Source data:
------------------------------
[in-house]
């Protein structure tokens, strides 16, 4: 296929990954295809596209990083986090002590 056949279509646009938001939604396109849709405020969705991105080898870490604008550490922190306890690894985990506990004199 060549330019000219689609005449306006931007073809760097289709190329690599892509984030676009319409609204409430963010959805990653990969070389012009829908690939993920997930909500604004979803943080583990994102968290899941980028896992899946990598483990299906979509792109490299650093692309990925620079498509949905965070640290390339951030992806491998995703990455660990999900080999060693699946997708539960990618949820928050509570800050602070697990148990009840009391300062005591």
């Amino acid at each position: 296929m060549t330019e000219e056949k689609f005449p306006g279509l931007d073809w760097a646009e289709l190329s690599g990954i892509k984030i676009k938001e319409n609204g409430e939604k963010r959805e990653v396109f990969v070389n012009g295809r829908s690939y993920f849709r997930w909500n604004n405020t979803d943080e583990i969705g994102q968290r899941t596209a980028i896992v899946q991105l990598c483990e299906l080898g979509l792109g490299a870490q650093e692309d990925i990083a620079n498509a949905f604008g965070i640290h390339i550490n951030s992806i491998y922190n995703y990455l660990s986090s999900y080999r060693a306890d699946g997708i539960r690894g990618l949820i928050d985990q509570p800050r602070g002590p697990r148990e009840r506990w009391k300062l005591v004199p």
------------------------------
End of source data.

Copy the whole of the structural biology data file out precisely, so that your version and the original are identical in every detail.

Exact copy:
[in-house]
């Protein structure tokens, strides 16, 4: 296929990954295809596209990083986090002590 056949279509646009938001939604396109849709405020969705991105080898870490604008550490922190306890690894985990506990004199 060549330019000219689609005449306006931007073809760097289709190329690599892509984030676009319409609204409430963010959805990653990969070389012009829908690939993920997930909500604004979803943080583990994102968290899941980028896992899946990598483990299906979509792109490299650093692309990925620079498509949905965070640290390339951030992806491998995703990455660990999900080999060693699946997708539960990618949820928050509570800050602070697990148990009840009391300062005591």
């Amino acid at each position: 296929m060549t330019e000219e056949k689609f005449p306006g279509l931007d073809w760097a646009e289709l190329s690599g990954i892509k984030i676009k938001e319409n609204g409430e939604k963010r959805e990653v396109f990969v070389n012009g295809r829908s690939y993920f849709r997930w909500n604004n405020t979803d943080e583990i969705g994102q968290r899941t596209a980028i896992v899946q991105l990598c483990e299906l080898g979509l792109g490299a870490q650093e692309d990925i990083a620079n498509a949905f604008g965070i640290h390339i550490n951030s992806i491998y922190n995703y990455l660990s986090s999900y080999r060693a306890d699946g997708i539960r690894g990618l949820i928050d985990q509570p800050r602070g002590p697990r148990e009840r506990w009391k300062l005591v004199p």